Malaysia: Assessing government rights over patented inventions
In September 2017, the Malaysian government exercised its right to exploit Gilead's patented drug, Sofosbuvir, used for the treatment of Hepatitis C without Gilead's authorisation. The Malaysian government proceeded with the exercise of its rights despite Gilead's announcement of the extension of its voluntary licensing scheme for the supply of licensed generic Sofosbuvir to Malaysia. This is the second time that Malaysia has exercised its government rights to exploit a patented invention without the authorisation of the rights holder. The first time was in 2003, when the government exercised its rights for the supply of affordable HIV/AIDS drugs patented by GlaxoSmithKline and Bristol-Myers Squibb after failed lengthy price negotiations with the patent owners.
Patent rights are not absolute monopoly rights and are subject to compulsory licences on the grounds of non-use and interdependence of patents as well as government use under the Malaysian Patents Act 1983 (the Act). Malaysia was the first country in the world to rely on government use rights to create access to affordable medicines following the adoption of the Doha Declaration on TRIPS and Public Health (Doha Declaration) in 2001 by member nations of the World Trade Organisation.
Section 84 of the Patents Act allows the government to use patented inventions even without the agreement of the patent owner "where there is a national emergency or where the public interest, in particular, national security, nutrition, health or the development of other vital sectors of the national economy as determined by the government, so requires." The patent owner shall be notified of the government's decision to exercise its rights as soon as reasonably practicable and shall be compensated with adequate remuneration. The patent owner will have the right to be heard on the remuneration, to request that the authorisation be terminated or varied, as well as to appeal to the High Court against the government's decision.
Section 84 of the Patents Act closely mirrors Article 31 of the Agreement on Trade-Related Aspects of Intellectual Property Rights (TRIPS) on Other Use Without Authorization of the Right Holder which also provides that the "authorization for such use shall be liable, subject to adequate protection of the legitimate interests of the persons so authorized, to be terminated if and when the circumstances which led to it cease to exist and are unlikely to recur. The competent authority shall have the authority to review, upon motivated request, the continued existence of these circumstances."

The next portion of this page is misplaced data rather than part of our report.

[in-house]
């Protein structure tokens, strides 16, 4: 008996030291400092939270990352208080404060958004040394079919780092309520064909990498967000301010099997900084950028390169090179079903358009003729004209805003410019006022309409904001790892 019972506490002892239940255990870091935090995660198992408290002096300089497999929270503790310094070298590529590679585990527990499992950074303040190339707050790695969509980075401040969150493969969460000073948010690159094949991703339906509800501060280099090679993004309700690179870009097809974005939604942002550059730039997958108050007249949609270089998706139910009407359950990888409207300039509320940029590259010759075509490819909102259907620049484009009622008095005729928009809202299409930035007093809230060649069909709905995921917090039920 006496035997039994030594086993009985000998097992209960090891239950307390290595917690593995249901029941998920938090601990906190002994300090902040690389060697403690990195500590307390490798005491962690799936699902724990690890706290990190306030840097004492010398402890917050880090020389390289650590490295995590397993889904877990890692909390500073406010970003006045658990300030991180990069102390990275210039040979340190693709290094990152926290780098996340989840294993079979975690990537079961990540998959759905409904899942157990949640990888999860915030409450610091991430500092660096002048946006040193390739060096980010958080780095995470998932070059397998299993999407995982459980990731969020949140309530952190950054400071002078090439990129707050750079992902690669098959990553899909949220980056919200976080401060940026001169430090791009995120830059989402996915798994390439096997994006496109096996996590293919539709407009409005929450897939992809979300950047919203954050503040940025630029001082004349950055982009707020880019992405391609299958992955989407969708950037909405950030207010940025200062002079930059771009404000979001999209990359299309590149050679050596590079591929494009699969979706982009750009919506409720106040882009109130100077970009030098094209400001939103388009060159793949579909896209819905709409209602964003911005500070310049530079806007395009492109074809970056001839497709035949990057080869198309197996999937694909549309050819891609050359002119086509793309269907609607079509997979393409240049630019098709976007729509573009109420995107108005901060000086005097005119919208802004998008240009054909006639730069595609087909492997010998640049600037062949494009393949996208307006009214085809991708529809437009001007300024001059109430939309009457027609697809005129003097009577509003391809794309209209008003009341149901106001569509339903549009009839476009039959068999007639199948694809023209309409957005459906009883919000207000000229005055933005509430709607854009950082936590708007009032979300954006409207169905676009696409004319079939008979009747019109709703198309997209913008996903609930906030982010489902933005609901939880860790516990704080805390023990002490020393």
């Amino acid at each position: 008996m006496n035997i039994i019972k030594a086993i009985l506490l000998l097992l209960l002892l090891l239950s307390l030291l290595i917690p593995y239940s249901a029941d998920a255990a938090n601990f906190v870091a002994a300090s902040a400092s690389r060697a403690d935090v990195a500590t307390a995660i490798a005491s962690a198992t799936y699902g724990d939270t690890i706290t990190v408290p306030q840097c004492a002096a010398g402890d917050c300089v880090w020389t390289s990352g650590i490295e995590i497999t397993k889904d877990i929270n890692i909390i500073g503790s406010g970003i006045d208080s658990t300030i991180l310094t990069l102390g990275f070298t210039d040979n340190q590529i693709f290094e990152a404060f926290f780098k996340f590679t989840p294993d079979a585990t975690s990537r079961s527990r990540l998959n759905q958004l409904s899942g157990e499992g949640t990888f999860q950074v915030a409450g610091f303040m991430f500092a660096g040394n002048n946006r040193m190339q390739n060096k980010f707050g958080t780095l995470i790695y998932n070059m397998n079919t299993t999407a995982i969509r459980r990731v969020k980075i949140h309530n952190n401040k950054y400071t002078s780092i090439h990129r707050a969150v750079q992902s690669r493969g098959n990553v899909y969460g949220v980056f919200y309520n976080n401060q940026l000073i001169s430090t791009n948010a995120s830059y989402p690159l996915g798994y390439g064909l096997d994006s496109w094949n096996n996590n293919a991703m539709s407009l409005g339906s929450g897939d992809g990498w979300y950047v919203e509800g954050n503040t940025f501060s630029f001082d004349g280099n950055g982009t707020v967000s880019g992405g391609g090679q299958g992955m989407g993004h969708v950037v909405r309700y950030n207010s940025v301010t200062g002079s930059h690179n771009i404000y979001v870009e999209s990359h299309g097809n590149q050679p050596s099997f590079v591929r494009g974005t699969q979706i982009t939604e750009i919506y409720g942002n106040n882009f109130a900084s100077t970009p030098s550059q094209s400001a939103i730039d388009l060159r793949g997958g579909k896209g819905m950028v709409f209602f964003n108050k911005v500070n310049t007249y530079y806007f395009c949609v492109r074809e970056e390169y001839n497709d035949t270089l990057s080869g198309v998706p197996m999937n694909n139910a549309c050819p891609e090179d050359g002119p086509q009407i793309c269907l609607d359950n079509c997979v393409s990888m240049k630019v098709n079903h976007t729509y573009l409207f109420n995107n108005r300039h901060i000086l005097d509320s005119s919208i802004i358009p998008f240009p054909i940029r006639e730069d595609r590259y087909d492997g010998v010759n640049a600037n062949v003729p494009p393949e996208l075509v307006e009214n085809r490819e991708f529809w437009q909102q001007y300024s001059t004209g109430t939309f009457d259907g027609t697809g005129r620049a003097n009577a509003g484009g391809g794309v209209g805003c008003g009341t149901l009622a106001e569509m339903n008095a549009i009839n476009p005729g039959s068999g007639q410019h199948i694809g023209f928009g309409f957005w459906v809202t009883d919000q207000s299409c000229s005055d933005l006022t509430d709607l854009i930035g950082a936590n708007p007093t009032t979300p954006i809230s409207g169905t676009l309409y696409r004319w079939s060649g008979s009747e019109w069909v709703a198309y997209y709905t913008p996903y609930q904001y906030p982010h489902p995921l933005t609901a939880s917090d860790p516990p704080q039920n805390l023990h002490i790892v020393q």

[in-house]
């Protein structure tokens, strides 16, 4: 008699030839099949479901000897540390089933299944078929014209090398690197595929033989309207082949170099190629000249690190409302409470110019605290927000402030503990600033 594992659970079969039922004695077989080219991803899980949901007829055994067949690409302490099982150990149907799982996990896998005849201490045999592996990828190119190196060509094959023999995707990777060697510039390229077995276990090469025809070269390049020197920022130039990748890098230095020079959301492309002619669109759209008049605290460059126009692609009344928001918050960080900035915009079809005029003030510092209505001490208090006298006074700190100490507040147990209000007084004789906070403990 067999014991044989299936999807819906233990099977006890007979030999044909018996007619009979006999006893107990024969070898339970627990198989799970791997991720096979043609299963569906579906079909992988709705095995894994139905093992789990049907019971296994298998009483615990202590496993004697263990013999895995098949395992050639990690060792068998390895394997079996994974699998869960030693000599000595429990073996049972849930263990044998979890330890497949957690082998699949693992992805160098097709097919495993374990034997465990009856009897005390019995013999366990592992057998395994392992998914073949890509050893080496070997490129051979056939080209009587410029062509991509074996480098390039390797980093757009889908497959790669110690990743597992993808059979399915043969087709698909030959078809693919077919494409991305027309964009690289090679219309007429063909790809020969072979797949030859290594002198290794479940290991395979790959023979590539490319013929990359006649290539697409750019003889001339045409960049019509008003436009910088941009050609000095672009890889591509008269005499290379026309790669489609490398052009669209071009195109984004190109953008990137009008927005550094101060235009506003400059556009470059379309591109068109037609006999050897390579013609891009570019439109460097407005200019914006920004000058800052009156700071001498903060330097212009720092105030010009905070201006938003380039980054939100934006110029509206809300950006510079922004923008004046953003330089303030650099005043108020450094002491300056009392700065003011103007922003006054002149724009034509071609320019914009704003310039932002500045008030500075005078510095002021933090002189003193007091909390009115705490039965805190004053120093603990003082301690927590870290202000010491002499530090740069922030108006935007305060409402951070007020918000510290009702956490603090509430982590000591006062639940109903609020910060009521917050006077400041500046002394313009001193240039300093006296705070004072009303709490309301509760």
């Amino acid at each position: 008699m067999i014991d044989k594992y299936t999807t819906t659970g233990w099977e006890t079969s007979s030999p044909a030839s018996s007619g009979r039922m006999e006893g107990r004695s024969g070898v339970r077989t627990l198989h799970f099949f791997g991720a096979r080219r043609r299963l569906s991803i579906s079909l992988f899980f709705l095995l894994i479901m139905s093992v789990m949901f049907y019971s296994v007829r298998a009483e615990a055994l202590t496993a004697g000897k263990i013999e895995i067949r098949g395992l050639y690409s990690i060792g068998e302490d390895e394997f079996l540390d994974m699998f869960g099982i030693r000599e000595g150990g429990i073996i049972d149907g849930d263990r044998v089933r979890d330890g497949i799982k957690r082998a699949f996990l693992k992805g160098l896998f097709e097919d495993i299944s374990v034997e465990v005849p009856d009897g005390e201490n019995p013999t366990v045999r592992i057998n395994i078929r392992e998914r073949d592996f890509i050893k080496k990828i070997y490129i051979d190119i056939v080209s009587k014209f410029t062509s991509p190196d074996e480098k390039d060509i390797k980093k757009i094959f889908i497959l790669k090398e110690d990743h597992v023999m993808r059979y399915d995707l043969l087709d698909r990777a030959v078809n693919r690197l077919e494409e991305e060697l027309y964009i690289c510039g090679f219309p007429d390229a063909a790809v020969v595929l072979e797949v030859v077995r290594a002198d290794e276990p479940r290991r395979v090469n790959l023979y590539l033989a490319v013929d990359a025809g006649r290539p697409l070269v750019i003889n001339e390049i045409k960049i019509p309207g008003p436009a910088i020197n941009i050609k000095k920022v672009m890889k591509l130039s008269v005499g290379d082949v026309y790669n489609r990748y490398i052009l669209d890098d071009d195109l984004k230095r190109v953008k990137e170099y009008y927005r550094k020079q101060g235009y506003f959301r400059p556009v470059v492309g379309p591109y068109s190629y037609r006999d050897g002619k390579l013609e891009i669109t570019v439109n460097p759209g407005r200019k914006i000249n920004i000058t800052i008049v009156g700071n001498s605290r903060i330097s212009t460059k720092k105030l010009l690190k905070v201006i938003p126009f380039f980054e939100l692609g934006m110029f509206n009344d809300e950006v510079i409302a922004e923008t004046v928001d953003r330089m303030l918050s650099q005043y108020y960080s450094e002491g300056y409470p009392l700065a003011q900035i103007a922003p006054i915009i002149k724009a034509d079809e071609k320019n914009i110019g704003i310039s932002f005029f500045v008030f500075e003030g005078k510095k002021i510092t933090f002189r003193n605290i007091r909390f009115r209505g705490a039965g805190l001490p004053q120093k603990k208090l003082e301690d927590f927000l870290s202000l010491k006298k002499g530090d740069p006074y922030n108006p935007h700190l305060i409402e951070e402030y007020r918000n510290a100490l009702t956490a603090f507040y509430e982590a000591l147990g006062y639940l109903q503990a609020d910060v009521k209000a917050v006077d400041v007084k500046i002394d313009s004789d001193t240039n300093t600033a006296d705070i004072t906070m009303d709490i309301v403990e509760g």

Paragraph 5(c) of the Doha Declaration further provides that: "Each Member has the right to determine what constitutes a national emergency or other circumstances of extreme urgency, it being understood that public health crises, including those relating to HIV/AIDS, tuberculosis, malaria and other epidemics, can represent a national emergency or other circumstances of extreme urgency."
While Malaysia's right to protect public health and to promote affordable access to the drug is recognised under the Doha Declaration, many in the biopharmaceutical industry have questioned the necessity for Malaysia to invoke Section 84 of the Patents Act and continue to exercise its government use right in respect of medicines for the treatment of Hepatitis C, particularly given that Gilead has extended its voluntary licensing programme for licensed generic Sofosbuvir to Malaysia.
As a result of Malaysia's exercise of its government use rights in respect of Sofosbuvir, Malaysia's international ranking for its intellectual property system has seen a significant drop in the latest Annual International IP Index issued by the U.S. Chamber of Commerce Global Innovation Policy Center (GIPC). The 2018 Special 301 Report stated that "USTR will conduct an Out-of-Cycle Review of Malaysia, which will consider the extent to which Malaysia is providing adequate and effective IP protection and enforcement, including with respect to patents." It remains to be seen whether the newly elected Malaysian government will continue to impose government use licences as a means to provide affordable medicines to the Malaysian public.
Timothy Siaw and Mike Ho Shearn Delamore & CoKuala Lumpur